Grannies take a stand against war, pessimism

May 08, 2006|By ELLEN GOODMAN

NEW YORK -- I went to the grannies for a booster shot of optimism. It was that kind of a week. We just passed the third anniversary of the flight-suit photo op and its mission unaccomplished. The plunge in the president's approval ratings, down to 33 percent, hasn't translated into a howl of protest but a low-level depression. And the Official Bush Countdown Clock is barely a tick below 1,000 days.

But in Manhattan, 18 women of granny age, full of wit and wisdom, have just won a court case and sent their protest story around the world. I'll take my optimism where I can.

Last fall, these women descended by foot, cane and walker onto an armed forces recruitment center in Times Square. Inspired by groups such as the Tucson Raging Grannies, they demanded that the Army take them rather than their grandchildren. When the soldiers locked them out, 91-year-old Lillian Runyon banged on the door, singing: "If I had a hammer." The women of the Granny Peace Brigade then staged a sit-down until the police, rather more gently than is their wont, took them to jail in handcuffs.

Their cry against the war's dishonorable conduct came up against the government's claim of their disorderly conduct. But on April 27, a mere whippersnapper of a judge - 46 years old - declared them not guilty. Whereupon Joan Wile, lyricist and grandmother of five, promptly told the courthouse crowd, "Listen to your granny; she knows best."

Now four of those grannies were sitting around the conference table in their lawyer's office still wearing buttons and the glow of notoriety. Ms. Wile was even brushing up the lyrics of her call-to-elder-arms: "Grandmas get offa your tush, we've got to go after Bush."

Ms. Wile, 74, and Molly Klopot, 87, Carol Husten, 74, and Vinie Burrows Harrison, "don't ask," are not amateurs in the action department. Ms. Klopot's first protest as a child was for Sacco and Vanzetti. Ms. Harrison remembers the Depression-era civil rights protest in Harlem: "Don't shop where you can't work."

They didn't know each other before they got together over a shared anti-war sentiment.

You can argue that these women have an unsophisticated political solution to the war: get out. But first read that same unsophisticated view in the journal Foreign Policy by retired Lt. Gen. William E. Odom under the title: "Cut and Run? You Bet."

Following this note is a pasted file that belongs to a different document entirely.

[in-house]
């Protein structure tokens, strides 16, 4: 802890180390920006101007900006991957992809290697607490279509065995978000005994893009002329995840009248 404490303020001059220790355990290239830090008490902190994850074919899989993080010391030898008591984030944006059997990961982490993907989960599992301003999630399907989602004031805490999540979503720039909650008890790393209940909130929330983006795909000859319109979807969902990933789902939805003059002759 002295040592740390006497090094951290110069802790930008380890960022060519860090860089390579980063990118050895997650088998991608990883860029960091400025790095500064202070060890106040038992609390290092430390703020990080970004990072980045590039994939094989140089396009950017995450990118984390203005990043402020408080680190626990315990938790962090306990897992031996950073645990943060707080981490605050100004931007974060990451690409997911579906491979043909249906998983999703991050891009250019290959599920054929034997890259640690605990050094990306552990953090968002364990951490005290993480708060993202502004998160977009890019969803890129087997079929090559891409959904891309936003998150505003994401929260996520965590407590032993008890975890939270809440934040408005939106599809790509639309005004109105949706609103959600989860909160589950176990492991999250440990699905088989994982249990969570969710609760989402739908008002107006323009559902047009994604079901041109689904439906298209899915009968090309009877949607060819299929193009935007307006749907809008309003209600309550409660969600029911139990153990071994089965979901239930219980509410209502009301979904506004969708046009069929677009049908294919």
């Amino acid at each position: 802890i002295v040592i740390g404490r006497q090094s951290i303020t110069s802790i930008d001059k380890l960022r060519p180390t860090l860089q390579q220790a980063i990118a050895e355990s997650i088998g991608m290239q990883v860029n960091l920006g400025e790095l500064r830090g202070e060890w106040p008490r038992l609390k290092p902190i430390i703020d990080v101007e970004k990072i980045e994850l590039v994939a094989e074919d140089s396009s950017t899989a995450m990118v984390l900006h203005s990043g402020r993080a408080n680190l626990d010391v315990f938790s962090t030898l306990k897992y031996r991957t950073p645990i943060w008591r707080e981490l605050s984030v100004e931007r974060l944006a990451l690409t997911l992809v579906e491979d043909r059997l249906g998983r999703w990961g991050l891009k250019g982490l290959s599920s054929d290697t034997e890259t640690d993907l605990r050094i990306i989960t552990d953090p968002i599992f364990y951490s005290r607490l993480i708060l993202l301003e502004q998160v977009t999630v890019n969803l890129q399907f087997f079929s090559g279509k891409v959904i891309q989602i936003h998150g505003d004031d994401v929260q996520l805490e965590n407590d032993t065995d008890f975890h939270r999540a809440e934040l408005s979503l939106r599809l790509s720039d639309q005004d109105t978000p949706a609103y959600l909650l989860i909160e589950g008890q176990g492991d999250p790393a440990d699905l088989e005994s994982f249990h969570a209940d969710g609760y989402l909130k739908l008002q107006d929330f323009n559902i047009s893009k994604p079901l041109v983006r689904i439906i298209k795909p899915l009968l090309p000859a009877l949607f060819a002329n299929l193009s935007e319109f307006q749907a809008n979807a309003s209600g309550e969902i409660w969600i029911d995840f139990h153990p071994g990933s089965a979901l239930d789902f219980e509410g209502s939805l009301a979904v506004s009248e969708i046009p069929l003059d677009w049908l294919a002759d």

You can argue too that protest is futile against an administration that has left the reality-based community. But first consider what the granny movement, with its loose connections across 38 groups, offers those of us who turn from disapproval and confusion to passivity.

With her button reading "Love the troops, hate the war," Ms. Husten says simply, "If you're not hopeful, you're helpless." Ms. Harrison adds, "You have to stand up for something or you mean nothing."

As Norman Siegel, their long-time civil rights lawyer, says with respect, they represent a generation that still believes they can make change.

"They have in their experience the belief that you can challenge the government," he says. "They believe they can stop the war."

We are now in the run-up to Mother's Day, a holiday that evolved from Julia Ward Howe's anti-war crusade to Hallmark Cards' bed-in-breakfast day. The grannies are cooking up something that won't fit on a tray.

Before I leave, Ms. Wile rifles through the folder on her lap, stops for a moment to hand me another set of lyrics: "Grandmas let's unite, while we are still upright." But then she pauses to quote something from a man who never got beyond 38, the Rev. Martin Luther King Jr.: "Our lives begin to end the day we become silent about things that matter."

She looks around the table at grannies against the war who are shaking their heads, and adds: "I think that's our theme." A booster shot of optimism? Mission accomplished.

Ellen Goodman is a columnist for The Boston Globe. Her column appears Mondays in The Sun. Her e-mail is

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